Friday, July 17, 2020

Victoria suspends elective surgery

Victoria’s healthcare system is scrambling to respond to the state’s Covid-19 crisis, suspending elective surgeries as rising numbers of frontline medical staff test positive for the virus. The Victorian Department of Health and Human Services confirmed on Thursday 150 healthcare workers were infected, an increase of 36 cases in two days, including outbreaks at the Northern Hospital Epping and Brunswick Private Hospital. The department said most had been infected outside work. As the state reported a record overall daily increase of 317 new infections on Thursday, Victorian Health Minister Jenny Mikakos announced all category three elective surgeries would be paused across Melbourne’s public hospitals. The death toll in Victoria rose by two on Thursday, with 109 patients in hospital, 29 of them in intensive care. More than 14,000 Victorians with health qualifications have registered to replace those off sick or quarantined.

Australian state and territory ministers, along with their New Zealand counterparts, will meet today to decide whether to adopt more prominent alcohol warning labels for pregnant women. Former Australian of the Year, Professor Fiona Stanley, has backed the Food Standards Australia and New Zealand labelling proposal, which includes an image of a pregnant woman set on a white background, with black and red lettering warning of the dangers. The alcohol sector has pushed back, arguing making the white, red and black colour scheme mandatory will add hundreds of millions of dollars in printing costs.

A man has been shot dead by police on Thursday afternoon, after stabbing a woman at the John Coutts Reserve in Melbourne's north-west. The man continued to “seriously assault” the woman after police arrived, Victoria Police claim, prompting officers to fire gunshots at the attacker. The man died at the scene and the woman was taken to hospital in a critical condition.

The federal government is to provide an additional $400 million to its location incentive program, which seeks to attract more big studio film productions to Australia. According to The Australian the program, which effectively takes the tax offset rate from 16.5 per cent to 30 per cent for eligible international film productions, will be extended for four more years to 2026-27. Some of the projects that have already received support include Marvel Studio’s Thor: Love and Thunder, and Paramount’s television series based on the Australian book Shantaram.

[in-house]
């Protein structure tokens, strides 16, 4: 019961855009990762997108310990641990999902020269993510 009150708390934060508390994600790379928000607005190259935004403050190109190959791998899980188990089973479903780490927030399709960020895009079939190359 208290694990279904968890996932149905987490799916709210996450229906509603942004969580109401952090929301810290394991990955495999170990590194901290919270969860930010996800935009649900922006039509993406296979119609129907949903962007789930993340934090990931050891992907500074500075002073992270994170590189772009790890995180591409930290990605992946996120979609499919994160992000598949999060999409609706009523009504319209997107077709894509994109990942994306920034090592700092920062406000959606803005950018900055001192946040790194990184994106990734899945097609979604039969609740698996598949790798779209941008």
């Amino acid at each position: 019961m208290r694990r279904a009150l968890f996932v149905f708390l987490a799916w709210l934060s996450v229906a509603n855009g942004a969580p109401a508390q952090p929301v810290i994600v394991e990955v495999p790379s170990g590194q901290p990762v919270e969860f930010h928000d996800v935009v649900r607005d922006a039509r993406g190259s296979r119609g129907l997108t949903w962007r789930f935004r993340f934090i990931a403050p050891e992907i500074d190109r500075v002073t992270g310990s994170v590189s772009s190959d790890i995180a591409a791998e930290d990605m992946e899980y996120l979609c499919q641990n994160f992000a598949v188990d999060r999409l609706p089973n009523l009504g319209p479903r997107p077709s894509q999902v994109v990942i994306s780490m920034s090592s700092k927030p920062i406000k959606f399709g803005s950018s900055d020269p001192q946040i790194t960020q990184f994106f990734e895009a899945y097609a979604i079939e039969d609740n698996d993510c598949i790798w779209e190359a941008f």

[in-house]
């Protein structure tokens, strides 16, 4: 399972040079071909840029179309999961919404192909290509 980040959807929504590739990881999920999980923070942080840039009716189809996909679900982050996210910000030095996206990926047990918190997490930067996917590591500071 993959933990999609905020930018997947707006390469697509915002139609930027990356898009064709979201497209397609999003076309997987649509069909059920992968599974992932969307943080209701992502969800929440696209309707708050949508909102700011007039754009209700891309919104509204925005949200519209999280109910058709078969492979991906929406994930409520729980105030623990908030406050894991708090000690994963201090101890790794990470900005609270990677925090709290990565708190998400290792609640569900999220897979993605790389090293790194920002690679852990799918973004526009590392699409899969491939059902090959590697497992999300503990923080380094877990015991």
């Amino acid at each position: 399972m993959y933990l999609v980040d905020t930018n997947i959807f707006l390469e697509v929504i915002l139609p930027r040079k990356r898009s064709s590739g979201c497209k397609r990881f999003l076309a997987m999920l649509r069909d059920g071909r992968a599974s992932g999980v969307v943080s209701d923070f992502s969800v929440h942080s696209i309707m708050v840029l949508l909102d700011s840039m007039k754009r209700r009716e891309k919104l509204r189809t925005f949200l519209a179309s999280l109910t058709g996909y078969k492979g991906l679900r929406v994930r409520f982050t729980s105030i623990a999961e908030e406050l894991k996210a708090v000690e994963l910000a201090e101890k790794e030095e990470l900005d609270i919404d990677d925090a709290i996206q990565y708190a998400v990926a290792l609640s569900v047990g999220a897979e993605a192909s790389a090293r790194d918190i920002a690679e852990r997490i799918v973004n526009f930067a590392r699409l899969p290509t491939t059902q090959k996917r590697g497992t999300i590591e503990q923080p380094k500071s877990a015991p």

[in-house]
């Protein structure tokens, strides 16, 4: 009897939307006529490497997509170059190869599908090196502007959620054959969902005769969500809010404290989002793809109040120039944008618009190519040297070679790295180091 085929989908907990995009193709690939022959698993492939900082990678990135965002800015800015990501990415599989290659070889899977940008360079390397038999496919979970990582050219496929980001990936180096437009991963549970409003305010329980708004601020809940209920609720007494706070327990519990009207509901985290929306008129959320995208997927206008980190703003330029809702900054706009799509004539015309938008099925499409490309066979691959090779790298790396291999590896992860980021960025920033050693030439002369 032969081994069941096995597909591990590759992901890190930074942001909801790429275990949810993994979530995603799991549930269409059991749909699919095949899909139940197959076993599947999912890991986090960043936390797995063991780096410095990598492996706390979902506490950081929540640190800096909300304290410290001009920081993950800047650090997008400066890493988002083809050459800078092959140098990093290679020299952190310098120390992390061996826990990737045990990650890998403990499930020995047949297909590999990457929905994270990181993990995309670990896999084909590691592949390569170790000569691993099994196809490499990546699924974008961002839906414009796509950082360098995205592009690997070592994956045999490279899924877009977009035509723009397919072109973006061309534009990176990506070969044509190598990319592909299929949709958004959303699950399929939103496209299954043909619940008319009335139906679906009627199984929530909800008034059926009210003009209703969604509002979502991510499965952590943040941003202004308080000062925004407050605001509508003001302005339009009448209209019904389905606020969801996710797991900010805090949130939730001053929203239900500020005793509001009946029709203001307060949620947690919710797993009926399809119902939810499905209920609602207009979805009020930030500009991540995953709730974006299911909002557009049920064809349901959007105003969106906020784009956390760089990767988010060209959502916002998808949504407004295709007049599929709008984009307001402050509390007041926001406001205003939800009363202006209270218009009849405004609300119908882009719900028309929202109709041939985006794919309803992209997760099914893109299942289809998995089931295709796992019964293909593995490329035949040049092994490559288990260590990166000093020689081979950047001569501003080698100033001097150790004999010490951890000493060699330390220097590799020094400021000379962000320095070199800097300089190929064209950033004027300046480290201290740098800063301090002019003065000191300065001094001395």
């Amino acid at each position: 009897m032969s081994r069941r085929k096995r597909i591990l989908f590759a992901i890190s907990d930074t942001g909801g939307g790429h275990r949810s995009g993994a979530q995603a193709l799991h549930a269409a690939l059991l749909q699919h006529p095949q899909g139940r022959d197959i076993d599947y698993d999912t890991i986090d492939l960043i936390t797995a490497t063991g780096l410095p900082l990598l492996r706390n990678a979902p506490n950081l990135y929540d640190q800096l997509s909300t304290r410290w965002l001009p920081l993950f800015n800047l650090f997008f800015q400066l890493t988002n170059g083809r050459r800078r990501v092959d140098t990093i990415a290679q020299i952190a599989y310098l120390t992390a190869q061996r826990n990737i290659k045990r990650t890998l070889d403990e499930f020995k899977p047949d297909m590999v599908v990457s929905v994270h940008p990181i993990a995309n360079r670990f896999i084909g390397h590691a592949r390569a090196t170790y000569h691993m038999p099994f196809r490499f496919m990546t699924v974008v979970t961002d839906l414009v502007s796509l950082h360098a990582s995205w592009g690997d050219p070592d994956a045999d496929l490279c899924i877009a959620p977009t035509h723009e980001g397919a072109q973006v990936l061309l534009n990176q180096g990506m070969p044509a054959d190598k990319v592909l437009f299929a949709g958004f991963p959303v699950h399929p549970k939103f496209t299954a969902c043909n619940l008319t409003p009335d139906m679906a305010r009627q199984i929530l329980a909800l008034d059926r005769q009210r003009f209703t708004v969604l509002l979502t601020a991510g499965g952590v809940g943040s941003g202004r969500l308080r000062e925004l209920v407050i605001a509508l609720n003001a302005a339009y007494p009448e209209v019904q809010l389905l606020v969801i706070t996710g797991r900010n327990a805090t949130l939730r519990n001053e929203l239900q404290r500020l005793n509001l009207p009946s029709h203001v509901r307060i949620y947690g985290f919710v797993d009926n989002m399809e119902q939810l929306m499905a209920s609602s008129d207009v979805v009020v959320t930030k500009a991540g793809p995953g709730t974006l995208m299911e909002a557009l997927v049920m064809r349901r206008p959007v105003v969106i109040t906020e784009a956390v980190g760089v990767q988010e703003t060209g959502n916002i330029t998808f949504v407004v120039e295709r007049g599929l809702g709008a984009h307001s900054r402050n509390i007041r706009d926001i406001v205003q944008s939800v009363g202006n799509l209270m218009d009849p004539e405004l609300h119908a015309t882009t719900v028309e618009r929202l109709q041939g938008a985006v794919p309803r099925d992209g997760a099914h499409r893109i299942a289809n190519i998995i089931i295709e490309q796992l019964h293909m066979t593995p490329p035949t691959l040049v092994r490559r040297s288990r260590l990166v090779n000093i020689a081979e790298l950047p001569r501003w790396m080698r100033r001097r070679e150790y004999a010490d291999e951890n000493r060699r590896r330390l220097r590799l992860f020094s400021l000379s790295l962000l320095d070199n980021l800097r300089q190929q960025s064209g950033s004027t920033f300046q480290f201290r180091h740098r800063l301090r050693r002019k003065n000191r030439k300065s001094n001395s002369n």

The Miles Franklin literary prize has been awarded to Wiradjuri writer Tara June Winch for The Yield. The novel, described by the judging panel as “haunting and accomplished”, deals with themes of Indigenous history, dispossession and storytelling. Winch, whose $60,000 win was announced in a YouTube broadcast on Thursday, said that she hoped it would “[encourage] the next generation of Indigenous voices, to know there is a space here for you in the industry, and in the minds and hearts of a new era of readers”. 


“On January 19, 2019, Yang flew into Guangzhou from New York on his Australian passport. As he was making his way with his wife and stepdaughter to their connecting flight to Shanghai, agents of his old employer, the MSS, took him away. Today, Yang Hengjun, 55, sits in a Chinese prison, awaiting trial, charged with espionage and endangering national security. If some within the overseas democracy movement had wondered if he was spying for the People’s Republic of China, Beijing seems to believe he served another master.”


“Imagine going through cancer treatment and discovering it might have been unnecessary. According to research released in early 2020, this happens to about 30,000 Australians each year ... The dilemma lies in determining which cancers will be aggressive versus those that scientists call ‘indolent’, or in layman’s terms those that wouldn’t become symptomatic in a patient’s lifetime or contribute to death.”


“A coiled hose, a howling dog, terebinth trees, soap suds, the smell of petrol on human skin. These details are so subtly embedded in part one of Minor Detail (Text) that when they recur in part two they gain a holographic glow. Palestinian Adania Shibli’s cinematic novel stages a return of the repressed on a national scale by reprising an atrocity committed by Israeli soldiers in the Negev region in 1949.”


“The federal government will pump $500 million into Australia’s vocational training sector to tackle unemployment and boost the economic recovery. But the sector’s history of rorts has many researchers worried about how the money will be spent ... Professor Quiggin … said government should rebuild the TAFE sector while trying ‘to keep for-profit firms out of this space as much as possible’.”


“Some of Australia's most prestigious and cashed-up universities are being accused of hypocrisy, as data reveals almost 70 per cent of staff are employed insecurely while ‘thousands’ are laid off as a result of the Covid-19 pandemic … The ABC understands as many as 5,000 staff at just two Melbourne institutions have no more work — suggesting sector job losses are being significantly under-reported.”


“‘You’ve been through a lot this year and it looks like you need the perfect place to let your frustrations out. Somewhere big, vast, and untouched. It looks like you need Iceland.’ These are the words of a new advertising campaign from Promote Iceland that invites people around the world to scream out their lockdown frustrations. The screams are recorded via the campaign’s website and ‘released’ into Iceland’s landscapes via speakers set up across the country.”

Max Opray is Schwartz Media’s morning editor and a freelance writer.